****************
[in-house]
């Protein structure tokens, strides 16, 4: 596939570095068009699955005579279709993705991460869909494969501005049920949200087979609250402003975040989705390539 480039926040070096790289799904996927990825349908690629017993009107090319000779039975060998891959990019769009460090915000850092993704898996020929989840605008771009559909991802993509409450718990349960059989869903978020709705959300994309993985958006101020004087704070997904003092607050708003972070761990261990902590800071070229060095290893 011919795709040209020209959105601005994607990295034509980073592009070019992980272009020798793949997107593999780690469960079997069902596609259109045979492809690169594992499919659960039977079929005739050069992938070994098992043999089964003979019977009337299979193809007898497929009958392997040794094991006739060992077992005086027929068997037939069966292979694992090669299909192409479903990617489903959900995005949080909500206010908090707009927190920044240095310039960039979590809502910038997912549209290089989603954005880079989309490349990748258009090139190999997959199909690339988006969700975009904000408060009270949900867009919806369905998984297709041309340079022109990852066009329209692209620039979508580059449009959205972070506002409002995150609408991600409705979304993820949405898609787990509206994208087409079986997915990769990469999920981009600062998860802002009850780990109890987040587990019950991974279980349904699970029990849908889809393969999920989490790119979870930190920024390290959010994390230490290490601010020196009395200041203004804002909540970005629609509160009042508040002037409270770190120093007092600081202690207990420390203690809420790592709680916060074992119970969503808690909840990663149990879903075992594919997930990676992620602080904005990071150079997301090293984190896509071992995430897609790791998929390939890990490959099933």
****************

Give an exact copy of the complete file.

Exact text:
[in-house]
């Protein structure tokens, strides 16, 4: 596939570095068009699955005579279709993705991460869909494969501005049920949200087979609250402003975040989705390539 480039926040070096790289799904996927990825349908690629017993009107090319000779039975060998891959990019769009460090915000850092993704898996020929989840605008771009559909991802993509409450718990349960059989869903978020709705959300994309993985958006101020004087704070997904003092607050708003972070761990261990902590800071070229060095290893 011919795709040209020209959105601005994607990295034509980073592009070019992980272009020798793949997107593999780690469960079997069902596609259109045979492809690169594992499919659960039977079929005739050069992938070994098992043999089964003979019977009337299979193809007898497929009958392997040794094991006739060992077992005086027929068997037939069966292979694992090669299909192409479903990617489903959900995005949080909500206010908090707009927190920044240095310039960039979590809502910038997912549209290089989603954005880079989309490349990748258009090139190999997959199909690339988006969700975009904000408060009270949900867009919806369905998984297709041309340079022109990852066009329209692209620039979508580059449009959205972070506002409002995150609408991600409705979304993820949405898609787990509206994208087409079986997915990769990469999920981009600062998860802002009850780990109890987040587990019950991974279980349904699970029990849908889809393969999920989490790119979870930190920024390290959010994390230490290490601010020196009395200041203004804002909540970005629609509160009042508040002037409270770190120093007092600081202690207990420390203690809420790592709680916060074992119970969503808690909840990663149990879903075992594919997930990676992620602080904005990071150079997301090293984190896509071992995430897609790791998929390939890990490959099933």